Saturday, January 30, 2016

'The Phantom of the Opera' Delights at the Hippodrome


On the heels of the largest snowstorm in Baltimore history, the most financially successful musical in history (approaching gross income of $1 billion on Broadway alone) has come to Charm City to warm the souls of theatre patrons with a brilliant, dynamic, tech-laden production of Phantom of the Opera.  The modified and re-sized revival from previous national tours, Cameron Mackintosh’s production of Andrew Lloyd Webber’s masterpiece at the Hippodrome Theatre remains largely faithful to the record-breaking original that had just celebrated its 28th anniversary on Broadway and still counting. #hocoarts
Katie Travis as Christine and Chris Mann as The Phantom 
Photo: Matthew Murphy
The Phantom of the Opera, which had opened on London’s West End 30 years ago, featuring the incomparable award-winning Michael Crawford in the title role, was scored by Lloyd Webber with lyrics by Charles Hart and additional lyrics by Richard Stilgoe.

Laurence Connor deftly directs this touring production that includes 52 cast members and orchestra.  Pyrotechnical effects abound, amplifying the drama that unfolds. 
Paul Brown’s exquisite set design that includes the signature rising and crashing crystal chandelier allows for smooth transitions employing a turntable on the stage as well as dropdown scenery for a wide range of settings.  Among them are: the opera house stage, the manager’s office, the underground labyrinth, the Phantom’s lair, the grand ballroom and a graveyard.  

Paule Constable’s effective lighting creates the right atmospheric moods and furthers the dramatic sequences as does Mick Potter’s sound design, which is especially effective during off-stage dialogue from The Phantom.  
Costume Designer Maria Björnson brings 19th century French attire to the company with a wide range of dazzling costumes.

The love story-thriller is best known for its memorable songs, such as the rousing title number “The Phantom of the Opera,” the gorgeous and a personal favorite “The Music of the Night,” the tender ballad “All I Ask of You,” and the romantic “Wishing You Were Somehow Here.”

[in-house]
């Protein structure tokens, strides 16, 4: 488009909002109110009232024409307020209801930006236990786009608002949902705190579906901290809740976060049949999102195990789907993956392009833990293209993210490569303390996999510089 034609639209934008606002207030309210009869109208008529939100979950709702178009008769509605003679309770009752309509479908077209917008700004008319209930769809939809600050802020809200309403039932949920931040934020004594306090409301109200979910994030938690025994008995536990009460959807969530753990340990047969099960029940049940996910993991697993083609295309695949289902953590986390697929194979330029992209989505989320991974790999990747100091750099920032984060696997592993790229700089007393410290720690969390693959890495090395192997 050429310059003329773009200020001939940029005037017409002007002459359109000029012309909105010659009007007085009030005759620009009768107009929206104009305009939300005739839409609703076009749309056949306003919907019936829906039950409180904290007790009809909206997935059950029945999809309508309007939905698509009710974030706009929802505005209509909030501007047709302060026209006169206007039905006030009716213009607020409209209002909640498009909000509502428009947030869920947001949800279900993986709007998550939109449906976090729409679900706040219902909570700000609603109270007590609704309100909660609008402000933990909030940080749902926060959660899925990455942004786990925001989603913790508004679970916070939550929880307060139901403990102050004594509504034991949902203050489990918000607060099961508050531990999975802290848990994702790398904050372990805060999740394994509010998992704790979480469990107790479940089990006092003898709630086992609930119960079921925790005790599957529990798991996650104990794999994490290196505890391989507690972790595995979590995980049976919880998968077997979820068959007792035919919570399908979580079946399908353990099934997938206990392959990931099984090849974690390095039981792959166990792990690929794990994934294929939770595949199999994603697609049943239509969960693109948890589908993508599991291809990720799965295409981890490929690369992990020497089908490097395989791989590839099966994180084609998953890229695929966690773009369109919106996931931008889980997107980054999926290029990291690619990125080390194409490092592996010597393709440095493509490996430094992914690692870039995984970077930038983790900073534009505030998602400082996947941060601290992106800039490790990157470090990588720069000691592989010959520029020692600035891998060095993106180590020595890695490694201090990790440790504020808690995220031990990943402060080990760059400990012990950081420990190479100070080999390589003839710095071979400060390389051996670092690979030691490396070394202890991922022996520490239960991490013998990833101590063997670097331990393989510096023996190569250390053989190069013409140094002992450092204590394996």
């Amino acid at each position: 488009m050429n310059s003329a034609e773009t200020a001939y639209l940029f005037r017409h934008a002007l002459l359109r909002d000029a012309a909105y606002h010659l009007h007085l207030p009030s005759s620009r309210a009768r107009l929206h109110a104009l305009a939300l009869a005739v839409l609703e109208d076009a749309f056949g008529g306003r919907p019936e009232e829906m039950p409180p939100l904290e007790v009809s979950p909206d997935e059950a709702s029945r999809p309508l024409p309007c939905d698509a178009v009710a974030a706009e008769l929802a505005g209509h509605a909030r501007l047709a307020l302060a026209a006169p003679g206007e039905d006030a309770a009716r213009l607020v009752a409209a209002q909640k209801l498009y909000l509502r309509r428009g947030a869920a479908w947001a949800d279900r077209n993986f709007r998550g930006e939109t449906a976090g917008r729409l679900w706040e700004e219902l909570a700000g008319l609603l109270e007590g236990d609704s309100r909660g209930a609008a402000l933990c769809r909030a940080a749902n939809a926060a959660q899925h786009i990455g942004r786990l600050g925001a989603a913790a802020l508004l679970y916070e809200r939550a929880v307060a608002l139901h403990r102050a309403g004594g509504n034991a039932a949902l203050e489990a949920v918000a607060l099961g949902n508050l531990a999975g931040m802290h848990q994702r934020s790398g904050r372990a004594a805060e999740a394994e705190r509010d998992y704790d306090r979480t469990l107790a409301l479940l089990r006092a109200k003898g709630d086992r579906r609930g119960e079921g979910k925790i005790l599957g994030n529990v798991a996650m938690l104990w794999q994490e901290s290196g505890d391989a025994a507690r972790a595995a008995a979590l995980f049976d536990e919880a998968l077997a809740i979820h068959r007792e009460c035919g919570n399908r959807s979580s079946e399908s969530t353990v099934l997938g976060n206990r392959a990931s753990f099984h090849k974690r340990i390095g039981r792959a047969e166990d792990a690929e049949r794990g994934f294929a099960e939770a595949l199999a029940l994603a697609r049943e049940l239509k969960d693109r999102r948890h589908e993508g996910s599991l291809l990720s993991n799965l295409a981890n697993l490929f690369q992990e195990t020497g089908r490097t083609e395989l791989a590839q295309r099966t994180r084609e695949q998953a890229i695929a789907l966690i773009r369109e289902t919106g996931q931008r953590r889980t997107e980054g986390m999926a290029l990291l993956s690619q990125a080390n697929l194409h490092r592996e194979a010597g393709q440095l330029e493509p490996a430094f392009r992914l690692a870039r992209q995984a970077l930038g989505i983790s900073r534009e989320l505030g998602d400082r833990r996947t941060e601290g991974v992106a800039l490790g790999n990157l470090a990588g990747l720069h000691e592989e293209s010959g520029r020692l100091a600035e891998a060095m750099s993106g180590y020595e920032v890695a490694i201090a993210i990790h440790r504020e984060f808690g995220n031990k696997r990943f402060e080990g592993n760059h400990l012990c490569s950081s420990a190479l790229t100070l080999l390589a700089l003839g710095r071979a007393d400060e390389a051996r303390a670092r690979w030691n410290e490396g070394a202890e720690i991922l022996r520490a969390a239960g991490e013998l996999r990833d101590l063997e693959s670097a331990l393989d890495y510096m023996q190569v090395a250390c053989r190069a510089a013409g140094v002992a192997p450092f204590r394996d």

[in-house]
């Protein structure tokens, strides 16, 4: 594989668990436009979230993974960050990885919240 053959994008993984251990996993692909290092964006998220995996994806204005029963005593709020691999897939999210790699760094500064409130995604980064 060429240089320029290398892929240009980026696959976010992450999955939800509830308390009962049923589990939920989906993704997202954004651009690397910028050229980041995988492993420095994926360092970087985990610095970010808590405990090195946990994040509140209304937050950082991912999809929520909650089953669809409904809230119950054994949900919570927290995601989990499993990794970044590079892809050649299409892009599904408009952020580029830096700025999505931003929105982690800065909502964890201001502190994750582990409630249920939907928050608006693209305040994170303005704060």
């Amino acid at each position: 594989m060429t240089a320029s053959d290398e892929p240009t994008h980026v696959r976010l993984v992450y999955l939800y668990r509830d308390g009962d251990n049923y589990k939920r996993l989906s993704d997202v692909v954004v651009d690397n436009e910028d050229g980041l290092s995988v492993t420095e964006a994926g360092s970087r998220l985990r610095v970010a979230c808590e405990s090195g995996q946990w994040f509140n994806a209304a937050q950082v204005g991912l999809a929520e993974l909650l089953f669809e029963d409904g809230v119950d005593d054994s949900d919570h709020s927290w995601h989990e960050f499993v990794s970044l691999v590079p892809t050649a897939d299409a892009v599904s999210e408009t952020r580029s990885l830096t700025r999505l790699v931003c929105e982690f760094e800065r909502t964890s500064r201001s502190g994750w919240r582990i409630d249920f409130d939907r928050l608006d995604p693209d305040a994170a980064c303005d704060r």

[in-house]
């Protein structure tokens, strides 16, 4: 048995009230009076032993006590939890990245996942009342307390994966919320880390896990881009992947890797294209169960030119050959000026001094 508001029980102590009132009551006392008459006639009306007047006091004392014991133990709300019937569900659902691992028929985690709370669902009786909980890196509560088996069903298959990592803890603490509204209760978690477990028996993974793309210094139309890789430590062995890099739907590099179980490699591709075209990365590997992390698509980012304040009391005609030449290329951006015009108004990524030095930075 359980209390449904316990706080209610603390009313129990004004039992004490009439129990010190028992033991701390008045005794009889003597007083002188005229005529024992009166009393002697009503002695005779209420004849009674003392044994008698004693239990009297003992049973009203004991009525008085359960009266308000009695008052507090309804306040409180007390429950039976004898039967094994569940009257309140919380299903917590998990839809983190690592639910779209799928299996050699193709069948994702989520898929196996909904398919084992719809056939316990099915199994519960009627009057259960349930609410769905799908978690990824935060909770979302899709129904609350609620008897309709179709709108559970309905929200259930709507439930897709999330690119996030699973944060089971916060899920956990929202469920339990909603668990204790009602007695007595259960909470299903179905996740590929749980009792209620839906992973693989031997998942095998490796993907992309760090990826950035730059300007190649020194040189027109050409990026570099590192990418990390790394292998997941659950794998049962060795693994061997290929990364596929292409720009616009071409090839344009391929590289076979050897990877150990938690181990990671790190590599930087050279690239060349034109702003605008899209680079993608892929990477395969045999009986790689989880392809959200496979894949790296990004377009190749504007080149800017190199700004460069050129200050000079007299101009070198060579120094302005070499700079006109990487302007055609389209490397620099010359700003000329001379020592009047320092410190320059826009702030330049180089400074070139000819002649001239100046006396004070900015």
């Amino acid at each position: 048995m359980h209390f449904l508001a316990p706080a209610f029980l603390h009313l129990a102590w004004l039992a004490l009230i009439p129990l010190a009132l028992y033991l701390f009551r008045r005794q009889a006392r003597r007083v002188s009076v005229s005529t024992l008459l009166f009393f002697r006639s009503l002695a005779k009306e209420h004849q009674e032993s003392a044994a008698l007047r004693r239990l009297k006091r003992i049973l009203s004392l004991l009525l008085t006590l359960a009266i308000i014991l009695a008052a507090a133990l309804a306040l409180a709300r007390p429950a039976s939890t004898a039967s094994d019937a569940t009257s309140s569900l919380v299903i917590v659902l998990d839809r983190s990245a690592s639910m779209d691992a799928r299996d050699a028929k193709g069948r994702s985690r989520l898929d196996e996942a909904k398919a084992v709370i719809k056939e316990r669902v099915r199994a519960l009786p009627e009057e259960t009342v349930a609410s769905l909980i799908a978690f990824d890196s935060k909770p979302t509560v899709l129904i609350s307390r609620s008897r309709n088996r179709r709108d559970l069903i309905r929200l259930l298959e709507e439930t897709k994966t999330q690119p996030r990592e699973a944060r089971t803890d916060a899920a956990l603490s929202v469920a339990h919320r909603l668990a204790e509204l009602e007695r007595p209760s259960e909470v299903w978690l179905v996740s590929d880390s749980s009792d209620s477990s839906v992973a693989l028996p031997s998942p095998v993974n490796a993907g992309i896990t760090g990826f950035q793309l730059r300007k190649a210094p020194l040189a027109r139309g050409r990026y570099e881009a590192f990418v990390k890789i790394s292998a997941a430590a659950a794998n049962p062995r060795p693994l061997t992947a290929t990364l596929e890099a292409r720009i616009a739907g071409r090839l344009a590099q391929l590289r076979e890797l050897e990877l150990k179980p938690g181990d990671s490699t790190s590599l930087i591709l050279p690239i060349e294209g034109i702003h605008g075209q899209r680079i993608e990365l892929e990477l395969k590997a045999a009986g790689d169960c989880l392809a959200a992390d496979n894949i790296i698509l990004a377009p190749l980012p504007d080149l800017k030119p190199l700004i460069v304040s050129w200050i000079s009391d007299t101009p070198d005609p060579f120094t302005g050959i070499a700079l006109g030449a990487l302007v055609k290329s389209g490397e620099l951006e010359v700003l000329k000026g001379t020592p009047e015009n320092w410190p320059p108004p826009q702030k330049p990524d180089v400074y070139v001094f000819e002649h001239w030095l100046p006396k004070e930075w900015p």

Under the musical supervision of John Rigby, Dale Rieling directed Lloyd Webber’s splendid melodic score with excellent balance and proper restraint so that the vocals can rise above the background.

Based on the classic novel Le Fantôme de L’Opéra by Gaston Leroux, Phantom’s familiar story that binds the glorious music together centers on a disfigured musical genius (The Phantom of the Opera played by Chris Mann) who lurks in the tunnels below the Paris Opera House in the late 19th century.  He is completely obsessed with a young innocent soprano Christine Daaé (Katie Travis) whom he had taught.  
Through the use of threats, terror and even murder, he insists that the ingénue receive lead roles in current and future opera offerings.  All the while, a former childhood friend of Christine, Raoul, the Vicomte de Chagny (Storm Lineberger), falls in love with Christine as she does with him.  However, Christine is torn between her love for Raoul and her gratitude towards the Phantom for his teaching her to sing so beautifully.  This leads to the famously heart-pounding conclusion.

As The Phantom, Chris Mann, a finalist in TV’s The Voice in 2012, is up to the task.  His acting and movements on stage are solid, and Mr. Mann’s performances of such numbers as “Music of the Night” and the reprise of “All I Ask of You” are delivered with flair and passion while showcasing his strong tenor voice.
Katie Davis as Christine also acts proficiently, and her sweet soprano vocals shine throughout.  “Wishing You Were Somehow Here Again” and her performances in “The Music of the Night” are notable.  In the latter, Ms. Davis ably hits the highest register.

As Raoul, Storm Lineberger adeptly demonstrates his desire for Christine with his acting prowess and through song. In duets with Ms. Davis, “Why Have You Brought Me Here?/Raoul, I’ve Been There” and “All I Ask of You,” Mr. Lineberger performs well.
Jacquelynne Fontaine, as the diva Carlotta whom Christine replaced in the opera, David Benoit as Monsieur Firmin, Edward Staudenmayer as Monsieur Andre, managers of the Paris Opera House, and Morgan Cowling as Christine’s friend Meg also turn in good performances.

The entire company is excellent and energetic.  Under the choreography of Scott Ambler, the ensemble’s performance of “Masquerade/Why So Silent” is a standout.
Phantom’s visit to Baltimore is a welcome one in which great music, staging and performances do justice to the classic original that will play on with no end in sight.  The production at the Hippodrome is highly recommended for all audiences.

Running time: Two hours and 30 minutes with an intermission.
Phantom of the Opera runs through February 7 at the Hippodrome Theatre at the France-Merrick Performing Arts Center, 12 N. Eutaw St, Baltimore, MD 21201.  For tickets, call Ticketmaster at 800-982-ARTS or click here ticketmaster.com or click here for Hippodrome information. 

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